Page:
VMware picks up partners for open-source confidential computing development

VMware picks up partners for open-source confidential computing development

VMware has enlisted AMD, Samsung, and RISC-V members to collaborate on its open-source Certifier Framework project.

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VMware has announced that it is partnering with AMD, Samsung, and members of the RISC-V keystone community for the development and operations of confidential computing applications.

RISC-V is a hardware standards organisation that is designing low-power processors; the Keystone Enclave is an open source project for building customisable trusted execution environments (TEEs).

The aim of the new partnership among VMware, AMD, Samsung and RISC-V participants is to collaborate to contribute to the open-source Certifier Framework project for confidential computing. The Certifier Framework is an open-source project started by VMware in 2022 to tackle the key barriers in the development of confidential computing applications.

“The collective efforts of the growing ecosystem of contributors to Certifier Framework will help bring those benefits to independent software vendor (ISVs), enterprise customers, and sovereign cloud providers, enabling them to use the technology more easily and effectively,” said Kit Colbert, CTO at VMware.

Confidential computing protects data in use

Confidential computing is a new discipline that aims to protect data while in use, or in memory, as opposed to conventionally encrypting it when it is "at rest" (not being processed, while in storage or in transit) in a network of multicloud environments.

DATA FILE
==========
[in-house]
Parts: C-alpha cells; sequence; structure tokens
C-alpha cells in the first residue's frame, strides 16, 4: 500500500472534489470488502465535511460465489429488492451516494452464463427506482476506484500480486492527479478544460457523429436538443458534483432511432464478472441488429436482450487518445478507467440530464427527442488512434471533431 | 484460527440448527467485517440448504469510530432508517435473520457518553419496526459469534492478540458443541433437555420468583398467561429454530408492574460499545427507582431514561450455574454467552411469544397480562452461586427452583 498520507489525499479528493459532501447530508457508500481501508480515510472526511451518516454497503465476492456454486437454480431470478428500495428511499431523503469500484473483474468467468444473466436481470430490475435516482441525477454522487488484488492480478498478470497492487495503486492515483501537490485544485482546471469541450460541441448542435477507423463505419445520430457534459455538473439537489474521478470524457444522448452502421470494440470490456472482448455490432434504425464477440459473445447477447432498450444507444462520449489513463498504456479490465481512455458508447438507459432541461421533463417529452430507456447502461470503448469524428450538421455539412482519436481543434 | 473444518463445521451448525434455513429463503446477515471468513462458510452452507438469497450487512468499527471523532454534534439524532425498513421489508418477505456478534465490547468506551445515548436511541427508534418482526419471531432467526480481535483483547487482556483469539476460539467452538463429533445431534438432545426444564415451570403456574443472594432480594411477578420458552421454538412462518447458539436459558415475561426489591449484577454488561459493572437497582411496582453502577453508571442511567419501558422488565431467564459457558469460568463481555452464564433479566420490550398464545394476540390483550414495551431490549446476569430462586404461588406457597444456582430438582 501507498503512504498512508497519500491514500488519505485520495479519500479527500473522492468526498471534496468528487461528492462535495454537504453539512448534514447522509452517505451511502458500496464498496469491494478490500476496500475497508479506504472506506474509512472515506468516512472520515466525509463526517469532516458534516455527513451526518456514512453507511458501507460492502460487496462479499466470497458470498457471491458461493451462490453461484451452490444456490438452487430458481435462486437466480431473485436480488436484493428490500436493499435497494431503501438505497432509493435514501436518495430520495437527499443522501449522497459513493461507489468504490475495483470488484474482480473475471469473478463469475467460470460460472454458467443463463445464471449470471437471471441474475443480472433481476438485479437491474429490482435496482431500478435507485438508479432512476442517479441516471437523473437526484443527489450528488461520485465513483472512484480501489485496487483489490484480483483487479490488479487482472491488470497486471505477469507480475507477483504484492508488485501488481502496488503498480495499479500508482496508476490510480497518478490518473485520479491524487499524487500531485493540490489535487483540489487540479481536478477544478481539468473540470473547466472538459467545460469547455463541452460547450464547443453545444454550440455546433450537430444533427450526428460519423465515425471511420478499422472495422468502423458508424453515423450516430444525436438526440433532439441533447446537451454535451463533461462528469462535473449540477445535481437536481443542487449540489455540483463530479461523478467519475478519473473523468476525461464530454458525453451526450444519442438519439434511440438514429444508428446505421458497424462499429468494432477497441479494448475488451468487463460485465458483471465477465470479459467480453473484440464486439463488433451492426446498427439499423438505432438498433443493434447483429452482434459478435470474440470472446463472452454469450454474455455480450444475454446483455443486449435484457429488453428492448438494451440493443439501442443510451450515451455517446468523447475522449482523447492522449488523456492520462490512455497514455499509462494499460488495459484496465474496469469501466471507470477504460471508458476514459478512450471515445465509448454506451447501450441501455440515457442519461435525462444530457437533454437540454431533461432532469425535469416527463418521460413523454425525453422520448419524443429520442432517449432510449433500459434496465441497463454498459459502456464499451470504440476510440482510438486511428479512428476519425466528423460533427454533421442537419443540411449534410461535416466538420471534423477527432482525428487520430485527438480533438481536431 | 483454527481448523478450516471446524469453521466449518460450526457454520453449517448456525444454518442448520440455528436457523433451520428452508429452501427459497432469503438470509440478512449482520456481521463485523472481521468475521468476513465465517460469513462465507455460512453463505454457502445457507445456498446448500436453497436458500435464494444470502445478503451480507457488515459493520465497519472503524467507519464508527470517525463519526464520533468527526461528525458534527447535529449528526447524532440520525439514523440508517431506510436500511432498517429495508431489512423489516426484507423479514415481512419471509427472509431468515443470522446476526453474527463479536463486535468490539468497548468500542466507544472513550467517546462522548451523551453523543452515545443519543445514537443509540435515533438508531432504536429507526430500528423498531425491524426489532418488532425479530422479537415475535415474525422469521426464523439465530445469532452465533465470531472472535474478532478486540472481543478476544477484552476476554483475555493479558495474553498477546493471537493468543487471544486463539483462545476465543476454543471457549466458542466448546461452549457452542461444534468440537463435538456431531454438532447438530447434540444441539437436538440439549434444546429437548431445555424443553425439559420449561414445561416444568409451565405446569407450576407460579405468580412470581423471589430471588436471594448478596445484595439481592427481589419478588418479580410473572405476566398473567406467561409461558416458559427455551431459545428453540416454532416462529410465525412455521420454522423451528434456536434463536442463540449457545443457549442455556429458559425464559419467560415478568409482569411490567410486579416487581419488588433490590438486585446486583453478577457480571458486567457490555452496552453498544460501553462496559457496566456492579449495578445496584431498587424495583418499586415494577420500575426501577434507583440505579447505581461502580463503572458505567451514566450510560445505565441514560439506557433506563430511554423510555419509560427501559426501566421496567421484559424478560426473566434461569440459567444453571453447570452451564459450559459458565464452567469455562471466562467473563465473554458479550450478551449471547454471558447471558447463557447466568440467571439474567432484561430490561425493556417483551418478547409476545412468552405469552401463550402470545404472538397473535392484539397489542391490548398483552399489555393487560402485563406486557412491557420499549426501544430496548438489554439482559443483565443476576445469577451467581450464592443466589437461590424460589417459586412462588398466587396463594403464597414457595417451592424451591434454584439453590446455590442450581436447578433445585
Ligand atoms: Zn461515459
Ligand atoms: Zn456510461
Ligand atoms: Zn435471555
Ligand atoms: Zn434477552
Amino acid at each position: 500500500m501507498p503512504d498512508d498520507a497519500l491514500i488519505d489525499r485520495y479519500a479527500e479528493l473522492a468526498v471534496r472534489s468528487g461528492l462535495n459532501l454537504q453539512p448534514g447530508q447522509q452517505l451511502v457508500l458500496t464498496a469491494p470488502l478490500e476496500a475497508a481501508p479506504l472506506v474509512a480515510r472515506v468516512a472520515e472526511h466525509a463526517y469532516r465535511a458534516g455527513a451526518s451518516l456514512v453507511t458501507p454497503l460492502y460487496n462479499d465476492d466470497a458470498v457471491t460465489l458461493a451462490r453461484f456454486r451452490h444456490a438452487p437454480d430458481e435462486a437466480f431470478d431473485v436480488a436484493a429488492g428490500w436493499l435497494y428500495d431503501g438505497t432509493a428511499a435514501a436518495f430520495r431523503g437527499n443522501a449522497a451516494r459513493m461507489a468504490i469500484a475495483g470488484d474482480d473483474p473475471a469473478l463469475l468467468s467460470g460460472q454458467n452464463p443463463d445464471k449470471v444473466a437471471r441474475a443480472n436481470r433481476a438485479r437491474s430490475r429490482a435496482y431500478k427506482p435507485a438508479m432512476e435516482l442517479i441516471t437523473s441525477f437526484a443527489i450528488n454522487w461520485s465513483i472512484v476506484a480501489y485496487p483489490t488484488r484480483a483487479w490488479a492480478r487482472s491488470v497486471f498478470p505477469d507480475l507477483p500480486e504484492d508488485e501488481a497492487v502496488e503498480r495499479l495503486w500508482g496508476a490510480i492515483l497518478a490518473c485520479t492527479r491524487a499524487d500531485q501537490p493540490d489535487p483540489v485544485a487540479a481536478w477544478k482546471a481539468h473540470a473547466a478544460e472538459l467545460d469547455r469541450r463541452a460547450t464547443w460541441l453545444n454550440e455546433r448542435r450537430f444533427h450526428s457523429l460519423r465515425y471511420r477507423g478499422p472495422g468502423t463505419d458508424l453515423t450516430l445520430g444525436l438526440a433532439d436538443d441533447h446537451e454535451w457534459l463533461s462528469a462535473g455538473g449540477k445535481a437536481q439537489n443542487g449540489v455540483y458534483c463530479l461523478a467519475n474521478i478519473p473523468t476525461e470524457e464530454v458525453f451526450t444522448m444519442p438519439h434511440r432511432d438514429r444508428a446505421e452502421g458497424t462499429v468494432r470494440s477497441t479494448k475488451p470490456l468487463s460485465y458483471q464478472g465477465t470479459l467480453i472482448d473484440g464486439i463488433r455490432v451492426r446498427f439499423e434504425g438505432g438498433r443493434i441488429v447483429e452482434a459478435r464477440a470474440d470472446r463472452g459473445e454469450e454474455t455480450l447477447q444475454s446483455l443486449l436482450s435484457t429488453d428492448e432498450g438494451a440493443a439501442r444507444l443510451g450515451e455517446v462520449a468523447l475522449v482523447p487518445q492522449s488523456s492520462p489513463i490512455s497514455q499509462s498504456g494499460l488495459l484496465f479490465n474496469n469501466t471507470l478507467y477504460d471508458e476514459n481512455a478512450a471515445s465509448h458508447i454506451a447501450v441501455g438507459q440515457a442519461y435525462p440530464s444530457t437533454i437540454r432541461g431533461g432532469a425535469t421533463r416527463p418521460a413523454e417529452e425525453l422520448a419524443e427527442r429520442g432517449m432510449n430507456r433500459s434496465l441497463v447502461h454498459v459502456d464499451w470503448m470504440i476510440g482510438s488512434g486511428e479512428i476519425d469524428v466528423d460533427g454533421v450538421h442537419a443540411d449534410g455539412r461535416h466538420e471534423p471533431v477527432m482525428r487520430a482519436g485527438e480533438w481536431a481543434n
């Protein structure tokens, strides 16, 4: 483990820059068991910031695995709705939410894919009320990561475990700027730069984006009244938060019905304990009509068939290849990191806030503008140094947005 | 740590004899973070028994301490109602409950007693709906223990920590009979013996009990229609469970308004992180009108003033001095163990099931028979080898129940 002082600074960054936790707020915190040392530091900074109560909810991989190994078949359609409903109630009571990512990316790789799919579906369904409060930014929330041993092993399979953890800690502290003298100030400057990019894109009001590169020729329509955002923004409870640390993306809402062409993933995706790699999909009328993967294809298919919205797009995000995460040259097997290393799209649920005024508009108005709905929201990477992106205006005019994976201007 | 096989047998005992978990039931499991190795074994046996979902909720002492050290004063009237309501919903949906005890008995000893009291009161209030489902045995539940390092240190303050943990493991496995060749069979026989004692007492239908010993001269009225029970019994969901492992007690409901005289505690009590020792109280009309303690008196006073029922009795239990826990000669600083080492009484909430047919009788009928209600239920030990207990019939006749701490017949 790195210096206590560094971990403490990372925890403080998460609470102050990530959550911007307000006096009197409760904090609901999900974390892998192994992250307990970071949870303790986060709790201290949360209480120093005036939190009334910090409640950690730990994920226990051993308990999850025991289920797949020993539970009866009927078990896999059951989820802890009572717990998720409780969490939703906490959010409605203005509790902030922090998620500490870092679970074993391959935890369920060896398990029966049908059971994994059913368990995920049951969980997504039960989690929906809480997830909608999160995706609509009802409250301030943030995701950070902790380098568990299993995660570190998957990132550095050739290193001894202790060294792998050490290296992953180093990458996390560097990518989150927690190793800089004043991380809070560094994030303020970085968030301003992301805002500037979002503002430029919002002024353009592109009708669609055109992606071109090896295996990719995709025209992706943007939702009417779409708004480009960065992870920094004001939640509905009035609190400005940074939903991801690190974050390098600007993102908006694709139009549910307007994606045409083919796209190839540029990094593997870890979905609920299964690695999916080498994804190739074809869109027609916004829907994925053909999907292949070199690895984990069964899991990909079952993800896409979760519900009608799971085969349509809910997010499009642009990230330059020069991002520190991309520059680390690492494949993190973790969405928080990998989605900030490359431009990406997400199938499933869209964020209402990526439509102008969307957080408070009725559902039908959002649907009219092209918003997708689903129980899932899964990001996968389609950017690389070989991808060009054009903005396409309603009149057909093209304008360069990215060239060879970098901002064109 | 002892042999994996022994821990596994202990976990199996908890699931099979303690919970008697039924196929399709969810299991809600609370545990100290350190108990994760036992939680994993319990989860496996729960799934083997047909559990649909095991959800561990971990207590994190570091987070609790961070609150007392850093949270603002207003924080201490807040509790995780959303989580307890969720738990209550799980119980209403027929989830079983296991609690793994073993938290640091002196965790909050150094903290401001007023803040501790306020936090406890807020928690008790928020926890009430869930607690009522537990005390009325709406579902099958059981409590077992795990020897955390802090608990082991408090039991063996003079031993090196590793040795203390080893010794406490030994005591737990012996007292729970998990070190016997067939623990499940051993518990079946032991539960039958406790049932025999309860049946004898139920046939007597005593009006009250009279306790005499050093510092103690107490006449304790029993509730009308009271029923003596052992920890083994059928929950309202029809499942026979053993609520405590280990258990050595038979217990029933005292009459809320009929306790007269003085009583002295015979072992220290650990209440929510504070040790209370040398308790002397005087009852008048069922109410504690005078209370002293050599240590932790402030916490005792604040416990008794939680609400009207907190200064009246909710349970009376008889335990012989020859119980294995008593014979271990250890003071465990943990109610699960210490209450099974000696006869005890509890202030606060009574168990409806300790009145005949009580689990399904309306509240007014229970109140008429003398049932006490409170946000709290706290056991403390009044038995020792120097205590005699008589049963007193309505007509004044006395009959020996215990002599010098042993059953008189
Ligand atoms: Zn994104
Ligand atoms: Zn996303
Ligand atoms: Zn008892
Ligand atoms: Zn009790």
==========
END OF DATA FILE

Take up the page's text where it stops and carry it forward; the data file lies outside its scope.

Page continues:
Confidential computing is designed to ensure the security of data during processing by utilising a hardware-based TEE that is verified. These trusted and isolated environments are meant to effectively safeguard applications and data against unauthorised access or tampering, providing organisations that handle sensitive or regulated data with enhanced security guarantees.

The major challenge to confidential computing is lack of know-how. While processor manufacturers like Intel offer a good head start in terms of required hardware, software and cloud providers are lagging when it comes to the development and operation of confidential computing applications.

Certifier framework offers promise

A robust confidential computing platform must, according to VMware, provide four essential capabilities — isolation, measurement, secrets storage, and attestation.

The practice provides isolation to protect programs from unauthorised access or modification; measurement for unique program identification; storage for secure storage and retrieval of secret company information; and attestation for establishing trust relationships among  programs.

It would serve to have a template handy that satisfies these criteria and helps software and cloud providers build and manage an effective confidential computing application. The Certifier Framework promises just that.

The framework consists of two pieces — an application development library comprising APIs and a scalable certification service. While the APIs provide a set of programming interfaces to help port an existing application or create a new one, the certifier service evaluates policy and manages trust relationships among systems.  

The certifier’s capabilities were highlighted at Confidential Computing Summit 2023, where VMware showcased “universal” client-cloud trust management across heterogenous TEEs including AMD's Secure Encrypted Virtualization-Secure Nested Paging (SEV-SNP), Intel's SGX data protection technology and Arm Confidential Computing Architecture ( CCA), and RISC-V.

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Tags open sourceVMwareAMDsamsung

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